It’s been a long time coming, but it’s time for the second round of our hockey film tournament. With a good chunk of August and September before we even reach the start of the regular season, there’s definitely a need for some way to combat the long days before NHL hockey is back on TV. You could go outside, but why not sit down on the couch and enjoy some cinematic takes on our favorite sport instead?
Round One results are explained below. As a reminder, winners of each round will be determined by four criteria:
Results of Round One:
Like the rest of the victors in Round One, Youngblood rode a strong showing in the polls to a first round victory. Also hurting Breakaway was the film’s kitschy ending where the team wears non-hockey head gear and this is somehow allowed. It’s a nice nod to the culture and history of the Sikh people, but not something that would realistically ever be allowed due to player safety concerns.
The difference between these two films in both terms of cinematic quality and in poll results was the greatest of all the films in the first round. 96% of voters were in favor of Mystery, Alaska and with good reason. Boy Meets World may have been charming, but H-E Double Hockey Sticks does not carry any of it over. Mystery, Alaska may not be a perfect film but it handily beats out its competition this round.
As much as I appreciate The Mighty Ducks as a 90s kid from Minnesota, I truly think The Rocket is the better hockey film. It is a far more accurate representation of hockey and tells the compelling story of one of the great icons of the sport. Nevertheless, the Ducks of District Five have clearly captured the hearts of the Hockey Wilderness readers to such an extent it would be wrong to not send them onto the next round.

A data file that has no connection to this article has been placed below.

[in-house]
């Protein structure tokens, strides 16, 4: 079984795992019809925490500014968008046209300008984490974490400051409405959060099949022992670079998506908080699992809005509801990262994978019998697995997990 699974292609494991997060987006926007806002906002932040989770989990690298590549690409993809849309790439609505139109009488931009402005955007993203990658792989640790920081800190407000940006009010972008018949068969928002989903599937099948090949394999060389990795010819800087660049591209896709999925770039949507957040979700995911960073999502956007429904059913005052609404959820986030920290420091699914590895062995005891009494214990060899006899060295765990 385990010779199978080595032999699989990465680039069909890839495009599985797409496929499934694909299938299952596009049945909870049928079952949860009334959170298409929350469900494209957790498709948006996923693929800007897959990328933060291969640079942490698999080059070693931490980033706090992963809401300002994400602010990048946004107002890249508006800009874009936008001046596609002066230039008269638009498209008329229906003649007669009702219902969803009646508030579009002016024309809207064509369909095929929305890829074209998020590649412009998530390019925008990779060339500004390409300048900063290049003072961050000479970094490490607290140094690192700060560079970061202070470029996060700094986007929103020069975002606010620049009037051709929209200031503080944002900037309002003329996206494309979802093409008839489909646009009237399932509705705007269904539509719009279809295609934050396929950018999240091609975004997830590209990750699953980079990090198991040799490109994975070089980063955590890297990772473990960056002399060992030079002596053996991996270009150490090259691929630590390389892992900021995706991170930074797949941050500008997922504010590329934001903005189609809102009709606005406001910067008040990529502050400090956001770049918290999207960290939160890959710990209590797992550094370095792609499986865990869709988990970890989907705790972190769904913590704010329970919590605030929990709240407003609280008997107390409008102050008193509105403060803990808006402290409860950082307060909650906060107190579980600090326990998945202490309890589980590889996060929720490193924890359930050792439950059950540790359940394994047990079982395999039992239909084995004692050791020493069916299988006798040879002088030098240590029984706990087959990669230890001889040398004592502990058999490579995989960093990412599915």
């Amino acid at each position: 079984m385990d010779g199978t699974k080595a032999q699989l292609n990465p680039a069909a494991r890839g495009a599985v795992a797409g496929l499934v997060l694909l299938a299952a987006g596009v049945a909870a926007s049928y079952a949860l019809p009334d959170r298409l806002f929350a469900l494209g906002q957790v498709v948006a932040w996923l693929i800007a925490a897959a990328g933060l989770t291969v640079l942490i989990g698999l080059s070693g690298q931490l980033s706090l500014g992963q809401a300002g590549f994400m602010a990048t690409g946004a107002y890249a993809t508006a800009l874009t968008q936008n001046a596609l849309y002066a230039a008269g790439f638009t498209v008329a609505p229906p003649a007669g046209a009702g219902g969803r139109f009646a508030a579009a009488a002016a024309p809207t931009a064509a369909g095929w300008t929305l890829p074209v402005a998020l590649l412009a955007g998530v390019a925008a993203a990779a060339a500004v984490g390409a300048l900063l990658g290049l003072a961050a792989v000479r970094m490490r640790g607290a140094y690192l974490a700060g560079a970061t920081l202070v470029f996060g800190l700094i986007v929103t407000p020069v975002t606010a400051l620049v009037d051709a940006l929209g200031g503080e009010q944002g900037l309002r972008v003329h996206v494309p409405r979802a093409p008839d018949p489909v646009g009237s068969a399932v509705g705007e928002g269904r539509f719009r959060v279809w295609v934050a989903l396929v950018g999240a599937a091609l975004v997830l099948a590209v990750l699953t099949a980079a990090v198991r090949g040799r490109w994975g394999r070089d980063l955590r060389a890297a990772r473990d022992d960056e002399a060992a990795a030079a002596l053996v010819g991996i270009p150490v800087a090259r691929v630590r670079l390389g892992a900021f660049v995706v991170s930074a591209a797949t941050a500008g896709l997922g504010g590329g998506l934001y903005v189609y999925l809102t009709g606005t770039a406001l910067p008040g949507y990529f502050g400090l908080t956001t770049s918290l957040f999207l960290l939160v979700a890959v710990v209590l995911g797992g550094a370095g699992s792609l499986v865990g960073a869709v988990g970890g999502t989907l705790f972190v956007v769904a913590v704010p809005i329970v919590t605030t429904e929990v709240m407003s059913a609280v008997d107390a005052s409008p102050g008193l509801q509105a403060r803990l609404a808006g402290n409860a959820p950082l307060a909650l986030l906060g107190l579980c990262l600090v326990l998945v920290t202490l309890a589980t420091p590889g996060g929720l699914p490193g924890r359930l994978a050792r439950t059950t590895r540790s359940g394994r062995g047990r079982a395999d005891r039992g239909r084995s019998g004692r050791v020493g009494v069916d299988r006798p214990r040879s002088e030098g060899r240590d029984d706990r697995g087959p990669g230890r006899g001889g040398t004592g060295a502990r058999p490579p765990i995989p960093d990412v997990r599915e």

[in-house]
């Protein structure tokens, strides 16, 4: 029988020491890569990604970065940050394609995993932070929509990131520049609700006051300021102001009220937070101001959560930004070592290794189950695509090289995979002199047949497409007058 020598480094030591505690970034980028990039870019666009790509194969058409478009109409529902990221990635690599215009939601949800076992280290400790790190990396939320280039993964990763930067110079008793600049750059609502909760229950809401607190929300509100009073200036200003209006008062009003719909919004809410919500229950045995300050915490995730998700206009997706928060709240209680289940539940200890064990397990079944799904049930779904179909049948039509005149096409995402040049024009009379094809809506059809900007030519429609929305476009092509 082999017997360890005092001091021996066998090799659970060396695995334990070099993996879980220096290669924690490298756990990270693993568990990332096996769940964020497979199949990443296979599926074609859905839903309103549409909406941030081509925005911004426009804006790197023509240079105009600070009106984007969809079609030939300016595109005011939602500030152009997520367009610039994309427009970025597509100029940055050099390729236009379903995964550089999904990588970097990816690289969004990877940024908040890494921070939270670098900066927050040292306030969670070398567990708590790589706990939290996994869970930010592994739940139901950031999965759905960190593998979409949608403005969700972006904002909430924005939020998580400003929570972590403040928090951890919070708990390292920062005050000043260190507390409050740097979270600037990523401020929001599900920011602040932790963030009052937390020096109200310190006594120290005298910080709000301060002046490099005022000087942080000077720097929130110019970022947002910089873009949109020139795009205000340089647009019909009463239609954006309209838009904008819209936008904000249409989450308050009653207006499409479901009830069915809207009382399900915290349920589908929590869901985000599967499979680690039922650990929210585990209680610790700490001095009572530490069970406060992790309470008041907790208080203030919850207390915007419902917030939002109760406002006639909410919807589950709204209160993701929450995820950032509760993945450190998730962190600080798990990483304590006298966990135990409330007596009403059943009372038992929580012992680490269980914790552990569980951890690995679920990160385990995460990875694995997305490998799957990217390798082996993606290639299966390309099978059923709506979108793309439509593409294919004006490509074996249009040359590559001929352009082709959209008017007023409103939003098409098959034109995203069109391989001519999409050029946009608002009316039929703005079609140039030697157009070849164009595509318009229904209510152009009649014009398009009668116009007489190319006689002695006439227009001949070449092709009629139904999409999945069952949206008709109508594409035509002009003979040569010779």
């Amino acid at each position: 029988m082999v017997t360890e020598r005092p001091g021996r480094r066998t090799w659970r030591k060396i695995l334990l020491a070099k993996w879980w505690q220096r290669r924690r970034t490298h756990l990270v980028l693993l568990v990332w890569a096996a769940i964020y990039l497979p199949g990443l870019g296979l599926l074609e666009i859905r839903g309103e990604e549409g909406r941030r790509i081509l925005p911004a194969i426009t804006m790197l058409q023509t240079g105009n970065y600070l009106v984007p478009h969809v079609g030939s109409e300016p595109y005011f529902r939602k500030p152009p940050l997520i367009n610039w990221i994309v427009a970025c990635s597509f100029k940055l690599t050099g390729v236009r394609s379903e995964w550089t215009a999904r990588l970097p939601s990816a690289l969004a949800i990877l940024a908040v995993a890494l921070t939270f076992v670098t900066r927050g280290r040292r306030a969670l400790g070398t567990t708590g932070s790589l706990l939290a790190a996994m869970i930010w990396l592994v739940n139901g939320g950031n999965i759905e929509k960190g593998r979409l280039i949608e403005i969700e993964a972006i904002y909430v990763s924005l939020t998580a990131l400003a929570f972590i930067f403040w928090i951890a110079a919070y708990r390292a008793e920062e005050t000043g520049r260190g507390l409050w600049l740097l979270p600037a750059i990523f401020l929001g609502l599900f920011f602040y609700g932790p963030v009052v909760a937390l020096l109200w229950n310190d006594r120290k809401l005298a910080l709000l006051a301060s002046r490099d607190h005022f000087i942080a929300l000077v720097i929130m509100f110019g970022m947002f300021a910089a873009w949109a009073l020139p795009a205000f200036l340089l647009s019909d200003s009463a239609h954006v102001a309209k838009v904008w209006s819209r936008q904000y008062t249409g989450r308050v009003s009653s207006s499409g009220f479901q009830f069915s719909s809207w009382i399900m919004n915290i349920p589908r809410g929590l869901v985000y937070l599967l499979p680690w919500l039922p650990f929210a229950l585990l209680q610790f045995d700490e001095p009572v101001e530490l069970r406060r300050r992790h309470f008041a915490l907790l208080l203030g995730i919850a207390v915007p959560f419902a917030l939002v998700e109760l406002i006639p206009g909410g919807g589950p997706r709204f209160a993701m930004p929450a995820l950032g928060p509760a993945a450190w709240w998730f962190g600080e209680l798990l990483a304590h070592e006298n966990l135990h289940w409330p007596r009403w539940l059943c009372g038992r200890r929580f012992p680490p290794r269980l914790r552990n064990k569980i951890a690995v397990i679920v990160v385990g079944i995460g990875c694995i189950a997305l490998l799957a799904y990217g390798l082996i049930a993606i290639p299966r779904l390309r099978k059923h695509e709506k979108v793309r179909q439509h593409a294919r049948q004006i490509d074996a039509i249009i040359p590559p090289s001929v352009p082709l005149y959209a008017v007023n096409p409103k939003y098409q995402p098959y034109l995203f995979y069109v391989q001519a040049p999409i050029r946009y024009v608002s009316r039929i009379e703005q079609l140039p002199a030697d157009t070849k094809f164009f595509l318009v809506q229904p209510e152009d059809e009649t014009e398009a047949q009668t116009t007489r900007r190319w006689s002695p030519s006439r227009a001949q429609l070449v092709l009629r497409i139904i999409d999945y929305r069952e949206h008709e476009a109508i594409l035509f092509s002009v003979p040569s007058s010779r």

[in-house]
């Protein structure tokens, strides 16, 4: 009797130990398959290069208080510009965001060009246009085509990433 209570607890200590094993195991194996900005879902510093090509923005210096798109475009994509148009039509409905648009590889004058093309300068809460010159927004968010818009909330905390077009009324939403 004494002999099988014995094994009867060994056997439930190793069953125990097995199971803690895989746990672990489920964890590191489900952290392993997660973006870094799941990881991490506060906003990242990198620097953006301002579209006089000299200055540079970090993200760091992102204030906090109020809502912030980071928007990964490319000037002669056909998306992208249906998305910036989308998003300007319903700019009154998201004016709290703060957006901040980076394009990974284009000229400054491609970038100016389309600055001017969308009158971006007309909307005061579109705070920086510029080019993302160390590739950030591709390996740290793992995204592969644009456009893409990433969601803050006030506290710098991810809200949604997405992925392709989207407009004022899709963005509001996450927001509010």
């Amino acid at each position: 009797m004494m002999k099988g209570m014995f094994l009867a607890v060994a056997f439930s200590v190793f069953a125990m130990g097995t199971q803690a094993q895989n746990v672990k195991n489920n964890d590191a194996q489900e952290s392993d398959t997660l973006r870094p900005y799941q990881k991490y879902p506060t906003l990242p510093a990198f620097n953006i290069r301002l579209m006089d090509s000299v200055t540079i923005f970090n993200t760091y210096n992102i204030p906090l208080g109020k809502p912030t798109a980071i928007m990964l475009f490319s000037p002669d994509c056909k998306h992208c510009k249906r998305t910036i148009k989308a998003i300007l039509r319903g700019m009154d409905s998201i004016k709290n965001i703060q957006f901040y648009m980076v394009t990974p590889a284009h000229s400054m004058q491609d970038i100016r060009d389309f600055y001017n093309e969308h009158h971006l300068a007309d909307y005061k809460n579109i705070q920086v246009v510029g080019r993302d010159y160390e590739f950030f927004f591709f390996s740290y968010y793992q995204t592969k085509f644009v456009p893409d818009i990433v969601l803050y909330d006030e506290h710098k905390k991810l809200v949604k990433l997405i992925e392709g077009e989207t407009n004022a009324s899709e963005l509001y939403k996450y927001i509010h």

Thank goodness the trolls didn’t screw this one up. Most Valuable Primate barely has any business being considered a hockey film, much less one that could ever contend for the greatest of them all. Airborne advances to the next round.
Round Two, Match One: Youngblood vs. Miracle
Youngblood: Dean Youngblood (Rob Lowe) is a talented but physically unimposing forward that wishes to pursue his dream of playing in the NHL. Facing initial resistance from his father, Youngblood does eventually join a Canada junior team and bonds with his team, including captain Derek Sutton (Patrick Swayze) and goalie Heaver (Keanu Reeves). Youngblood works to develop the physical toughness required in hockey and to face down an early opponent that has gone after him and his teammates.
X-factor: Look at Rob Lowe smolder:
Miracle: The cinematic story of the 1980 Winter Olympics Team USA’s unbelievable victory over the powerhouse Soviet squad. Herb Brooks (Kurt Russell) faces challenges from nearly all sides, including the heated rivalries among his own players, as he selects his roster and tries to make them into a team. Waiting for them at the Olympics are some of the best players in the world, including the juggernaut Soviets. Clashing personalities and a lack of focus might cost Team USA what little time they have to prepare. It all comes down to a climactic showdown in the semi-finals.
X-factor: So many to choose from, but let’s start with this: my wife, who has almost no interest in hockey, thinks this is one of the greatest sports films ever made. There should be an Oscar awarded for an accomplishment of the magnitude.
Round Two, Match Two: Mystery, Alaska vs. Goon
Mystery, Alaska: A hockey-crazed small town in Alaska centers on the weekly “Saturday Game” of pond hockey. After a feature in Sports Illustrated, the NHL suggests an exhibition game between the New York Rangers and the town’s players. Sheriff John Biebe (Russell Crowe), who had recently been kicked off of the Saturday Game to make room for a younger, talented skater is asked to coach the team amid increasing signs that the game is taking on greater significance than a simple exhibition. Multiple townspeople’s lives are drawn into the events of the game, and eventually Biebe must step onto the ice as a player.
X-factor: Actual members of the New York Rangers feature in this film. Their acting ability is a nice reminder that while NHL hockey players are preternaturally gifted on the ice, they are mere mortals like the rest of us in the drama department.